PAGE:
Elevating the Outliers
Inspiring people with one-of-a-kind pieces
Wood & Glass
When we bring the beauty of a tree into our daily life, we introduce a physical reminder of the incredible beauty in the struggle to be our true selves. Burl wood is not structurally sound, so loggers are taught to leave it where it falls to rot, and if it makes it to the sawmill, it is burned. We think burl wood deserves much more.
We learned how to cut and finish them by experimenting with cherry burls from Kirk’s property in Grantsville, Maryland. Now loggers across Western Maryland are helping us search.. About half of what we find are rotten in the middle. Half of these are simply not that interesting. About a quarter crack when they dry and can’t be recovered. This leaves us with about 6% of the burl wood we started with, but the stunning one-of-a-kind results make all the effort worth it.
Such work is only possible by being involved in every step of the 2-year process, from raw burl to finished piece. Distinctly different in scale and grain pattern from the monster burls of the West Coast, we are constantly entranced by the process. To us, the same erratic growth that makes burls trash to most makes them treasures to us.
While the process of bending wood is straightforward (hook 2 wallpaper steamers to a long box with wood inside), its typical application for chairs using white oak (which bends very easily but has no grain character) left me un-inspired.
Then one day I tried to bend a piece of figured cherry. It didn’t bend the way I wanted it to, but the color tones and grain patterns were much closer to what I had wished to achieve.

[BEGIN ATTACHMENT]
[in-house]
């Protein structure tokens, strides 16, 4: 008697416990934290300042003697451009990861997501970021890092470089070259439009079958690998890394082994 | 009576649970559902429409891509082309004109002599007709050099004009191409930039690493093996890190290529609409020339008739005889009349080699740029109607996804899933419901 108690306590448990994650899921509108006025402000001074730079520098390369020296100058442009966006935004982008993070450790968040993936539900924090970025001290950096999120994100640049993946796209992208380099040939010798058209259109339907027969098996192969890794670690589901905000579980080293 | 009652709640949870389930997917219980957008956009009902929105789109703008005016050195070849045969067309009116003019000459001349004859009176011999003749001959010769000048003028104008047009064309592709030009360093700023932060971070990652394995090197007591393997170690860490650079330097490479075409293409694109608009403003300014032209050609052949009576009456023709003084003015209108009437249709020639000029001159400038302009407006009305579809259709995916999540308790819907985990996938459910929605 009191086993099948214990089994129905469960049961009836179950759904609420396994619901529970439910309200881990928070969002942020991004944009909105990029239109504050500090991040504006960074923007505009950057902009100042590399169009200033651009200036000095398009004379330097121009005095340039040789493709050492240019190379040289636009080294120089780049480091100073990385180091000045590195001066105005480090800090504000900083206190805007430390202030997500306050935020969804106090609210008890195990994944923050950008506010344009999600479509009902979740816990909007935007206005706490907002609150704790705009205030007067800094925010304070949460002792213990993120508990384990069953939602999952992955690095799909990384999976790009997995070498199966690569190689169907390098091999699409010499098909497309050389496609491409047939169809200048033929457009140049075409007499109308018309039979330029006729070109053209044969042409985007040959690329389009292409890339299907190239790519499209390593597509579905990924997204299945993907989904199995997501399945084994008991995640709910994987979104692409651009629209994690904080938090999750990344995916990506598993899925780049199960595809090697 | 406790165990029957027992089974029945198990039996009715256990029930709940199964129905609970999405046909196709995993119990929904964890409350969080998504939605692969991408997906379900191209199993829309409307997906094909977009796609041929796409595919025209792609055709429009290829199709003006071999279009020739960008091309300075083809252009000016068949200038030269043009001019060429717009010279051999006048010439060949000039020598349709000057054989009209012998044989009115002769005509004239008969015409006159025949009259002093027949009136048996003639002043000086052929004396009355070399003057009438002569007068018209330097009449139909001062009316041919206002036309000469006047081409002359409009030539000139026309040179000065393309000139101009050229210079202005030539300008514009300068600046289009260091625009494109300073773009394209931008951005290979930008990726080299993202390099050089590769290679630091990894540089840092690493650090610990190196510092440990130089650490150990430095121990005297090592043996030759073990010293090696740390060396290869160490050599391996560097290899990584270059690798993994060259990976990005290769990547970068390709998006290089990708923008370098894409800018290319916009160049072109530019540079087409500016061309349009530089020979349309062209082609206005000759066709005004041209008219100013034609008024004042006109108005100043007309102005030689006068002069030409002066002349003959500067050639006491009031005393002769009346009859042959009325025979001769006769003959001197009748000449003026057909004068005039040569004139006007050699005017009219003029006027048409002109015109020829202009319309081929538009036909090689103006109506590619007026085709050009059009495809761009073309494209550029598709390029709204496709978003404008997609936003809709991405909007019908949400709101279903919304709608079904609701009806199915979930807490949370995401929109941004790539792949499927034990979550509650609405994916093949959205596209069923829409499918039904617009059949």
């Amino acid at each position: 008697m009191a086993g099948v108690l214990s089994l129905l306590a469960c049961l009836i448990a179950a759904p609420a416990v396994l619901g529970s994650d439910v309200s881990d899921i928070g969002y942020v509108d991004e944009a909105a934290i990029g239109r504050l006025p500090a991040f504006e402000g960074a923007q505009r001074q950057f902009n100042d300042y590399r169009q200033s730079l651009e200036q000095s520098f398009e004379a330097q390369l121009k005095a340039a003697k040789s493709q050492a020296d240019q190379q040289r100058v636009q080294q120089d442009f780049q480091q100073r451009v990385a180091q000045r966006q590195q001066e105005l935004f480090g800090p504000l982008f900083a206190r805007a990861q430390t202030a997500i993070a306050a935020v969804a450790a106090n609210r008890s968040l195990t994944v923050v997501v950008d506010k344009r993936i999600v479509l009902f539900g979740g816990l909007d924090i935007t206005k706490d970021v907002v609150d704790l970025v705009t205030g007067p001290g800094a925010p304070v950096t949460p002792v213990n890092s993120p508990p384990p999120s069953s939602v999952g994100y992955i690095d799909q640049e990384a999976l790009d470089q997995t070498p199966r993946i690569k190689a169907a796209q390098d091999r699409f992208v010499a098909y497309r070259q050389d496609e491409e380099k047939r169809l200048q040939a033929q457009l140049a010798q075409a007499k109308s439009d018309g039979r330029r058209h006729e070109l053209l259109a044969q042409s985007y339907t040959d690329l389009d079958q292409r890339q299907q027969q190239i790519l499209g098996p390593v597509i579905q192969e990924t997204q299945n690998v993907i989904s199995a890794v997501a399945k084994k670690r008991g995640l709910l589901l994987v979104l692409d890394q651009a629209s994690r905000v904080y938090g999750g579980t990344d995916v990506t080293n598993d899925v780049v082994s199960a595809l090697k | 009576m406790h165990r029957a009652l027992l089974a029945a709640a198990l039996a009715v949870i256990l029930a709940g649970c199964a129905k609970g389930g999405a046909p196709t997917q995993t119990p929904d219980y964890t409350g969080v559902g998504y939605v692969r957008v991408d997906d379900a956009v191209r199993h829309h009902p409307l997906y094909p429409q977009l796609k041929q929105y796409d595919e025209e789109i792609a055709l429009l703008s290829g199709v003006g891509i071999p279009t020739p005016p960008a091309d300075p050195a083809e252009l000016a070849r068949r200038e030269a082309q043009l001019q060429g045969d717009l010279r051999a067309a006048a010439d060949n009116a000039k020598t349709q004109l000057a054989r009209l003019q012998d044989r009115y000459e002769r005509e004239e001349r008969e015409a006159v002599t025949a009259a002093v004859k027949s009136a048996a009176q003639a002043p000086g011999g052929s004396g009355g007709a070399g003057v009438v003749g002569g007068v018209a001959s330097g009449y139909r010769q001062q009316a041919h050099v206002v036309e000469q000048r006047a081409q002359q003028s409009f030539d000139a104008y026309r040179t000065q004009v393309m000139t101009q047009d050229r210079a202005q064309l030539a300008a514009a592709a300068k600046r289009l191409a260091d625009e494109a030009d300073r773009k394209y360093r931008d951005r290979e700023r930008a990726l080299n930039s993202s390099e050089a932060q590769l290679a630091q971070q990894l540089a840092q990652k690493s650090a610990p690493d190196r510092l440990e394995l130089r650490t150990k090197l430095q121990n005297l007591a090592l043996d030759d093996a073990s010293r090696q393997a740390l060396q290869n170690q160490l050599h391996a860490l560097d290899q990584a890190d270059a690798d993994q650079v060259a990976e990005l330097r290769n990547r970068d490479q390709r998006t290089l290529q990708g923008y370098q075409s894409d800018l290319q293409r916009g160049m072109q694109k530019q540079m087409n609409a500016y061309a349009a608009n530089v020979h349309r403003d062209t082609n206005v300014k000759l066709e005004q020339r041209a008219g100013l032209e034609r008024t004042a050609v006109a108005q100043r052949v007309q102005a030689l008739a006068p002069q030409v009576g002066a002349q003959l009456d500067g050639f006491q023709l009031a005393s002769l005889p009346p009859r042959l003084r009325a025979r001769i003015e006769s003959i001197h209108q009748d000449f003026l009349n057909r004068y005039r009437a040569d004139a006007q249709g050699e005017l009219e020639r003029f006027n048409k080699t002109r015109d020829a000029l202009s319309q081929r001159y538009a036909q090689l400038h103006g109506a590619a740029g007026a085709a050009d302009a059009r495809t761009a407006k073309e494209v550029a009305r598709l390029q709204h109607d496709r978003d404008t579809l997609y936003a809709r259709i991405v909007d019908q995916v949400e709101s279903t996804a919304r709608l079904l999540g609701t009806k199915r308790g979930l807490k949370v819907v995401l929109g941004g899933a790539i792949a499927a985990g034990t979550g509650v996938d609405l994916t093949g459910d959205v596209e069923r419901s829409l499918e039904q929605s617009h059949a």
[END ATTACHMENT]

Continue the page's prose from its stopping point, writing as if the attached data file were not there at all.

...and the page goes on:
As the piles of rejects grew deeper, our ability to listen to the wood during those first critical moments of bending improved. While a lot of attempts still fail, our use of figured and curly wood immediately sets us apart.
By its nature, the pieces are 3-dimensional, so why hide half the beauty? A backing mirror makes almost the entire piece of wood visible, with this perspective changing as you gaze at it from different angles.
Like everything we do, there is a lot of failure throughout this process that no one but us ever sees. The pieces don’t always dry like I hoped. Sanding wood that behaves more like a hungry snake is a challenge, and at these thicknesses, losing focus for just a moment can ruin the entire piece. Getting the twists and arcs just right is always perplexing, as is the translation of these holes into the mirror without scratching it is another round of acrobatics.
Is it fun and rewarding — absolutely! This type of work is all about trying to entice the wood to change in a way you were hoping for, while listening as it transforms and fights back.
These are big and bold and beautiful.
Glass & Glass
Glass is timeless, and resides at the core of what we do. Glass is where our journey began more than 30 years ago, and our skills (and humbleness) in working with glass continue to improve every day. Through our kiln-work, use of gilding, and collaboration with a glass manufacturer, we are able to create pieces that you are not likely to find anywhere else.